THE LORD ADVOCATE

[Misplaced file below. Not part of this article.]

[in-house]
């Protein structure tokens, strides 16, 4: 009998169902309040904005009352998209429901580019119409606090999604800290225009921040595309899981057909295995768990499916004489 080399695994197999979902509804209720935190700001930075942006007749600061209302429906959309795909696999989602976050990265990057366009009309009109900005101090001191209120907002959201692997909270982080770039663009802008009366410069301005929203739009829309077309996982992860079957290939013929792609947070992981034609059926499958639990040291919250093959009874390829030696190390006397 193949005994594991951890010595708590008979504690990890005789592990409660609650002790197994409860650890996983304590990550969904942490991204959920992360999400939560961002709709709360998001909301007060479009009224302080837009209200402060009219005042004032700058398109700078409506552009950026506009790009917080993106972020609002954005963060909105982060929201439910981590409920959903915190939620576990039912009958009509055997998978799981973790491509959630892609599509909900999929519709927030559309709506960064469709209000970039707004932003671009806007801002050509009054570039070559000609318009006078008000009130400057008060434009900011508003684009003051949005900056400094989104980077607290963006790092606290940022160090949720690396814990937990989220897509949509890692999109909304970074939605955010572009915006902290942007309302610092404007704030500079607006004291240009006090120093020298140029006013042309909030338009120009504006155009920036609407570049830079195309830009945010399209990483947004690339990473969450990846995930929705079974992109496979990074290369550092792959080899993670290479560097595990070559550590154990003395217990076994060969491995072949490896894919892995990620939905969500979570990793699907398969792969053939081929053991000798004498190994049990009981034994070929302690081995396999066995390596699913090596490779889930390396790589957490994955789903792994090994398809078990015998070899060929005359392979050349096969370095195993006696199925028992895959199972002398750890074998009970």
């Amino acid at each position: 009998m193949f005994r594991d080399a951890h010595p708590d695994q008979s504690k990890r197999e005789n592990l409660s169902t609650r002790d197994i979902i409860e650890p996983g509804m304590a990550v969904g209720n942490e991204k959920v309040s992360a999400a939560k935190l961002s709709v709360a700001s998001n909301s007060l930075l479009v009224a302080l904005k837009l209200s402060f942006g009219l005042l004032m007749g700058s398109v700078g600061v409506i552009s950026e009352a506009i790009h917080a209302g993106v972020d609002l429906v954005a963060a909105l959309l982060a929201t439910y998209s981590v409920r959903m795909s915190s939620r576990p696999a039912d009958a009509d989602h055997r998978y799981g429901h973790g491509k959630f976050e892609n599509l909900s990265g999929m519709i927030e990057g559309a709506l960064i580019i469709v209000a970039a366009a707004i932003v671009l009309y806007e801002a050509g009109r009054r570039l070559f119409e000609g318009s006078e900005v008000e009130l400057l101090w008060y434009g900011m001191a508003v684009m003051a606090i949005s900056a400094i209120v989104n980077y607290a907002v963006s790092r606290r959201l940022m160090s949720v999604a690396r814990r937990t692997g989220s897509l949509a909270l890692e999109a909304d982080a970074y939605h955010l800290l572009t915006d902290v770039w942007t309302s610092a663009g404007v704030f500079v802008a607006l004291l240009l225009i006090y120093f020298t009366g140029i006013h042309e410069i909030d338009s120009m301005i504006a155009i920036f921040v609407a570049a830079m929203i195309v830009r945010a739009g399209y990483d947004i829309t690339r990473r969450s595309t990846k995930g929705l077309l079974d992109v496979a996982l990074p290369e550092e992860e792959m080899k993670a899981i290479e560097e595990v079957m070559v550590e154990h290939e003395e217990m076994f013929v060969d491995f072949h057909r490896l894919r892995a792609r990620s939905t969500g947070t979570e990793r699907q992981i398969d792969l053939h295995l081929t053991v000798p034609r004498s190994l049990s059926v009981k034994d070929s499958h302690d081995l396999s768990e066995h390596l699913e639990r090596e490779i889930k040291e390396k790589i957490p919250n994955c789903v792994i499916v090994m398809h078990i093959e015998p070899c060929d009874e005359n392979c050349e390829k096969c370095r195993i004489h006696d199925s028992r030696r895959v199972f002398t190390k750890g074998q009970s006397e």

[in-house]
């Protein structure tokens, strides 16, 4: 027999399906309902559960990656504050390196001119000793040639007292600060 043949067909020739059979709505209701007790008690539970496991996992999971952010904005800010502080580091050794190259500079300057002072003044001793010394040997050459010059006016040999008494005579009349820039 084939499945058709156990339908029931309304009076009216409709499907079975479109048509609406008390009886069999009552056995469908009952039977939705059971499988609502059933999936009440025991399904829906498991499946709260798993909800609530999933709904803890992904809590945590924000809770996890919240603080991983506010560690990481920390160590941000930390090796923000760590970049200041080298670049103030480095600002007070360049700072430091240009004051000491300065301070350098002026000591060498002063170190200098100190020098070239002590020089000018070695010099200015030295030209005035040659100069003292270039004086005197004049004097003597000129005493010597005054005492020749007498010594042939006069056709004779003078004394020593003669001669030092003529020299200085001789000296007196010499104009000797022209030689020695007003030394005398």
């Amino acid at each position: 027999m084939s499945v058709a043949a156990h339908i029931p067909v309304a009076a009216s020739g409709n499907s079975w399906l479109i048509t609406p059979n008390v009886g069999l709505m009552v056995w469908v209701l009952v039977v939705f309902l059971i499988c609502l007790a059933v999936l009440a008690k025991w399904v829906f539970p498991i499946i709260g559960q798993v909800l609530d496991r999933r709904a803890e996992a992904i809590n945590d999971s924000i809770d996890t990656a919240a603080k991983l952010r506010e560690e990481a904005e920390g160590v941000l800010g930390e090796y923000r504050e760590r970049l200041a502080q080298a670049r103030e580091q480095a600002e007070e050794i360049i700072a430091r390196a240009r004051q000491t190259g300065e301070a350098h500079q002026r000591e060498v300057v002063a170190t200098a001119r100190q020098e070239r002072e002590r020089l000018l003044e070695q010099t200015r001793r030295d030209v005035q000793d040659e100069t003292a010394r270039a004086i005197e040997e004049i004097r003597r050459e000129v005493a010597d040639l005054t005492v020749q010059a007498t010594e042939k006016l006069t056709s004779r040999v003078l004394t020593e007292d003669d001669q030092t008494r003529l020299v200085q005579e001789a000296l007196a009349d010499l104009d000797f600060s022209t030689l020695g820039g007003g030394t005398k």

, in rising to move for leave to bring in a Bill to make further provision for the education of people in Scotland said, that at that late hour (twenty minutes past twelve o'clock) he would confine himself to a brief statement of the general principles of the measure. There had long been a feeling in the North that the Privy Council system, however necessary for England, was in many respects unsuitable for Scotland. The measure 1832 passed last year for the latter country was as successful as its warmest friends could desire, and what he had now to propose, was an extension of the old national education of Scotland, on a system commensurate with the wants of the country. The first object of his measure was to ascertain what schools were required on the basis of the national system, and the next was to provide for the maintenance of these schools, at the same time withdrawing Government aid from any schools except those so established. As matters were, it often happened that two schools, both receiving Government assistance, stood side by side, and each merely withdrew scholars from the other, while at the other end of an extensive parish there might be no school at all. The result was that they got no adequate return for the public money expended on education. He proposed to nominate a commission composed of the leading officials of the Universities, sixteen in number, with four names added by the Crown, making twenty in all. These commissioners would have the power to go over the whole of Scotland, and to decide what schools were necessary, where they ought to be placed, and of what character they should be. The schools established under the Bill would be rural schools and district schools. The rural schools would relate to country parishes, and would be a mere extension of the parochial system. In no part of the Bill did he propose that the burden on the heritors should be greater than the maximum salaries now paid to schoolmasters; in fact, the burden would be in many cases alleviated, for where two schools now existed one would often be sufficient. As he proposed that the Government should pay half the entire expenses of the schools established under the Bill, in cases where only one school was found necessary the heritors would be relieved where two schools now existed from the payment of half the present salaries. The district schools would be established in populous districts (not being Royal burghs) where schools were required. The commissioners would say where these schools should be placed. The sheriff would call a meeting of the rate-payers, and if two-thirds of the rate-payers present at the meeting, and half those who were upon the valuation, objected to the school, it would not be established. If otherwise, the school would he immediately founded. In regard to the Royal burghs, they would have 1833 power to assess themselves to the amount of a halfpenny in the pound, and the Government would contribute a sum proportioned to that raised by the district. The expenditure of that money would be placed under the control of the town-council, because the members, being elected by the inhabitants, were the best judges of what the localities required. The government of the schools, with the exception of parochial schools, would be placed under the University Courts, which should have complete power over the masters. With respect to the Episcopalian and Roman Catholic denominations, it was not proposed to include them necessarily under the Bill; but it was believed that, with certain provisions inserted in the measure, those denominations would not be unwilling to come within its scope. The proportion of Episcopalian and Roman Catholic schools, however, was not large, as would appear from the fact that £80,000 were paid to the Presbyterians, and only £6,000 to the Episcopalians and Roman Catholics taken together. Then it was proposed to take less money than what was now granted, because by good management it was believed that £75,000 would suffice, which was £5,000 less than was paid to the Presbyterians under the present system. With that explanation he would conclude by moving for leave to bring in the Bill.